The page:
A lot of exchanges (centralized or distributed) benefit from initial market liquidity bootstrapping that can be achieved through the use of bots. Those bots are usually tasked on copying the market from an existing exchange onto the new one and locking in any trades that might take place. Moreover, there is even more benefit if there is competition in this space - having multiple parties competing with one another to provide the best rates stimulate activity, as well as make the market more competitive. If an exchange that needed liquidity would provide smart oracle code for anyone to easily deploy and run on Codius with tweakable parameters, they could quickly see a lot of amateur market makers provide them with a competitive market on their platform. Similarly, the same could be done on a 2.0 platform with a decentralized exchange like Ripple.
In this example, the smart oracles are mainly used as cheap, 24/7 hosting platforms.
Timed releases of secret information
Through the use of encryption and Shamir's Secret Sharing, smart oracles could be programmed to release the decryption keys for various files or documents at a given point in the future. Even if some of them went down or did not release the keys, the secrets could still be revealed if the minimum threshold was reached. This could be used for example by provably fair gambling platforms releasing their secret seeds at a predictable time in the future.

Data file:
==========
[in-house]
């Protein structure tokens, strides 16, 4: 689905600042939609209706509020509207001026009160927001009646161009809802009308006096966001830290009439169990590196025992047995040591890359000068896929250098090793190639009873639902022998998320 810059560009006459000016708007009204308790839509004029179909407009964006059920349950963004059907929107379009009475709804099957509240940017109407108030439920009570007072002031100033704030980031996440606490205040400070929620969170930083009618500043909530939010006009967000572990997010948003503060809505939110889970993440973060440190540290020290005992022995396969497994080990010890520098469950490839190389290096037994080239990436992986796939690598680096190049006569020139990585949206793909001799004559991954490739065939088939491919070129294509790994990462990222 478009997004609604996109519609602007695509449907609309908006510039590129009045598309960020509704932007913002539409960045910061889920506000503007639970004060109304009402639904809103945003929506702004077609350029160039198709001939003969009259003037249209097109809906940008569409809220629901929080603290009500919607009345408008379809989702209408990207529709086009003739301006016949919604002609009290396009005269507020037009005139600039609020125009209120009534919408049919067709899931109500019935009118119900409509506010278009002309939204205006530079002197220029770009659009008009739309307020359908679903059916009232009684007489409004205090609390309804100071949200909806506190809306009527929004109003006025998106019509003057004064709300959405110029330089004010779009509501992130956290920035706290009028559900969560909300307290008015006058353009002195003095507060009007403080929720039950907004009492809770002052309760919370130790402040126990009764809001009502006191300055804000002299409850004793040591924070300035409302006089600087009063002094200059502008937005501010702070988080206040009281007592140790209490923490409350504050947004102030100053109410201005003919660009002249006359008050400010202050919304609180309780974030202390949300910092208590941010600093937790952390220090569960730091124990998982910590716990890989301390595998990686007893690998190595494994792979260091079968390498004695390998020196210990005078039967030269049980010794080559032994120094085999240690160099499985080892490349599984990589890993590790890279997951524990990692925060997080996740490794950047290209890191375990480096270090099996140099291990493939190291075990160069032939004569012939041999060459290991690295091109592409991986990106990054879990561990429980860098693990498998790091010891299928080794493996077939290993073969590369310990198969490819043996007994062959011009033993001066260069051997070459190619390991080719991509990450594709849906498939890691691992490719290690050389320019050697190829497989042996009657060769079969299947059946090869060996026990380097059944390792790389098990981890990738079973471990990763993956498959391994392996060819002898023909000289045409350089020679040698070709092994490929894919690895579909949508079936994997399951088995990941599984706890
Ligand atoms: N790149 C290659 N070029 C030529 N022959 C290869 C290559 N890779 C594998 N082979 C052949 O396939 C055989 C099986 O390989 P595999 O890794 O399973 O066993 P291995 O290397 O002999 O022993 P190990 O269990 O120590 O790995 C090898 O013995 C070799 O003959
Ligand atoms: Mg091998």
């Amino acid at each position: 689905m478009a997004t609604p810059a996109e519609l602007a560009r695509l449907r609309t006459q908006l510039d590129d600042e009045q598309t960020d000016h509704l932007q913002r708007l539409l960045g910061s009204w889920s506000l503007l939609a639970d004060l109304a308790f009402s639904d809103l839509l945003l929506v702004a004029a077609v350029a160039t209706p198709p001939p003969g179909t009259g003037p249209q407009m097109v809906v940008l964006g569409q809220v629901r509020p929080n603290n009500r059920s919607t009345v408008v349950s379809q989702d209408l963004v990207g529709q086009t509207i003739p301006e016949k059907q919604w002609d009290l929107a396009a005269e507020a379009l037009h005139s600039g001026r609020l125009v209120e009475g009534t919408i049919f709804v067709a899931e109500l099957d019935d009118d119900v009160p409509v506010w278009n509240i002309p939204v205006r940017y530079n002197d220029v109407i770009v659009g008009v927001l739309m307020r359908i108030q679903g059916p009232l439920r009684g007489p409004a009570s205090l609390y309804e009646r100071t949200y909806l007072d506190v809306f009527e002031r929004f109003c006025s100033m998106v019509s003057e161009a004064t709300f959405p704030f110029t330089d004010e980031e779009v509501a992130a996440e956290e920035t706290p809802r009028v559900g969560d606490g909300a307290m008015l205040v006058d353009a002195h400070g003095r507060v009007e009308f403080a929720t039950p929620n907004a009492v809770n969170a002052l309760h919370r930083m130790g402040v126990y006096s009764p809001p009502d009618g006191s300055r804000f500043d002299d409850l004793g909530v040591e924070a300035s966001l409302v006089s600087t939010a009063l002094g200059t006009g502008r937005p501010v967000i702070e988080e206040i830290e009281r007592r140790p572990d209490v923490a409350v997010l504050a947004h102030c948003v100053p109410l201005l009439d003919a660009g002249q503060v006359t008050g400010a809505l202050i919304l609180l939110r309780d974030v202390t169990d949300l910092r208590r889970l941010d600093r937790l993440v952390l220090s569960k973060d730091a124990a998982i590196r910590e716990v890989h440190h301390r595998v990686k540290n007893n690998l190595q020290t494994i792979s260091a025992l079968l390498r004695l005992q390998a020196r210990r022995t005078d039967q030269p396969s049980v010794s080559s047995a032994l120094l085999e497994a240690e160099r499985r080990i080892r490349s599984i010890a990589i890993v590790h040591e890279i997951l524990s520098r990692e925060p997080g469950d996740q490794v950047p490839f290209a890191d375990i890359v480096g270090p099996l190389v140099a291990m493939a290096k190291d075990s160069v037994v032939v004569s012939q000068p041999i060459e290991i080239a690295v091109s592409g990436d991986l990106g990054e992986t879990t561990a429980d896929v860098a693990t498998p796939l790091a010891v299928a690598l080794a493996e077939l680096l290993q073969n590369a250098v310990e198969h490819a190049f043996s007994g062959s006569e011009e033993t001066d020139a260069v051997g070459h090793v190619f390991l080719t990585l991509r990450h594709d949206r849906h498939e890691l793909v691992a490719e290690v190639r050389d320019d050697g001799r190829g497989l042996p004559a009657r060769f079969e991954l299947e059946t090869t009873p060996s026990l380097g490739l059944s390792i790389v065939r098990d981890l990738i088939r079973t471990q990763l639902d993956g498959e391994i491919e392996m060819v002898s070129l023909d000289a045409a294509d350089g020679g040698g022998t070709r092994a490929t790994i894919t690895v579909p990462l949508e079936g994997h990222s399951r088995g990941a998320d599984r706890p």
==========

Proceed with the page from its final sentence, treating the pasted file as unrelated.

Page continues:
There is a lot of need for various economic contracts out there, and a lot of them rely on some external data, such as the current exchange rate, being fed in. Smart oracles could not only facilitate the proper data being verifiably embedded into the blockchain, but also execute the smart contracts as desired in an objective fashion.
And many more...
There are many other ways one can use smart oracles, ranging from simple servers running scripts on one end, through embedding data into the blockchain, down to leveraging both the cryptocurrencies and data from the real world. The main advantage of using oracles over traditional servers is that a lot more of them can be deployed at the same time, and the same script can be easily executed by multiple parties, therefore minimizing the risk of malicious behavior.